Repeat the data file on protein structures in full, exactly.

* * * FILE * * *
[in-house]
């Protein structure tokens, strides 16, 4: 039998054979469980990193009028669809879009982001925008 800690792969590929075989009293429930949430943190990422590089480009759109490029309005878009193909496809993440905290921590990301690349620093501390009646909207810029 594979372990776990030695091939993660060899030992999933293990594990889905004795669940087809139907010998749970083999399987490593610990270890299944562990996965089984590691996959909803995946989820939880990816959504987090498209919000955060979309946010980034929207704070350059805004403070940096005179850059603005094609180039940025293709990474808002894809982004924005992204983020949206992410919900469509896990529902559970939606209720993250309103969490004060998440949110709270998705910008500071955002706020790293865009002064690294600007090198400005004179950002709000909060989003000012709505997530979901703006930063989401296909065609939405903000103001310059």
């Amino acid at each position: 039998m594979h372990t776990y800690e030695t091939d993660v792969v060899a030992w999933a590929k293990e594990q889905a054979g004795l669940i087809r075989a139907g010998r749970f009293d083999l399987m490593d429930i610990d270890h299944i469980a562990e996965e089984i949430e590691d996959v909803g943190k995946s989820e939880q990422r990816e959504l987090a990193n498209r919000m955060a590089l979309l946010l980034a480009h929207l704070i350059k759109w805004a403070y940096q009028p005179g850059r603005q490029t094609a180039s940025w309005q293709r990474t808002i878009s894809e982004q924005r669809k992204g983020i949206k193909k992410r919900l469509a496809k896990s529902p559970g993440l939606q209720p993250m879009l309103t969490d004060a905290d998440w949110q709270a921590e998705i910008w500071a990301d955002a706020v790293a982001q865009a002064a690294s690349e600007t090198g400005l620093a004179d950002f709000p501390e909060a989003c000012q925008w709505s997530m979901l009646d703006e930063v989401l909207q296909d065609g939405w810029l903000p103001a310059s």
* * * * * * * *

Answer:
[in-house]
């Protein structure tokens, strides 16, 4: 039998054979469980990193009028669809879009982001925008 800690792969590929075989009293429930949430943190990422590089480009759109490029309005878009193909496809993440905290921590990301690349620093501390009646909207810029 594979372990776990030695091939993660060899030992999933293990594990889905004795669940087809139907010998749970083999399987490593610990270890299944562990996965089984590691996959909803995946989820939880990816959504987090498209919000955060979309946010980034929207704070350059805004403070940096005179850059603005094609180039940025293709990474808002894809982004924005992204983020949206992410919900469509896990529902559970939606209720993250309103969490004060998440949110709270998705910008500071955002706020790293865009002064690294600007090198400005004179950002709000909060989003000012709505997530979901703006930063989401296909065609939405903000103001310059």
């Amino acid at each position: 039998m594979h372990t776990y800690e030695t091939d993660v792969v060899a030992w999933a590929k293990e594990q889905a054979g004795l669940i087809r075989a139907g010998r749970f009293d083999l399987m490593d429930i610990d270890h299944i469980a562990e996965e089984i949430e590691d996959v909803g943190k995946s989820e939880q990422r990816e959504l987090a990193n498209r919000m955060a590089l979309l946010l980034a480009h929207l704070i350059k759109w805004a403070y940096q009028p005179g850059r603005q490029t094609a180039s940025w309005q293709r990474t808002i878009s894809e982004q924005r669809k992204g983020i949206k193909k992410r919900l469509a496809k896990s529902p559970g993440l939606q209720p993250m879009l309103t969490d004060a905290d998440w949110q709270a921590e998705i910008w500071a990301d955002a706020v790293a982001q865009a002064a690294s690349e600007t090198g400005l620093a004179d950002f709000p501390e909060a989003c000012q925008w709505s997530m979901l009646d703006e930063v989401l909207q296909d065609g939405w810029l903000p103001a310059s």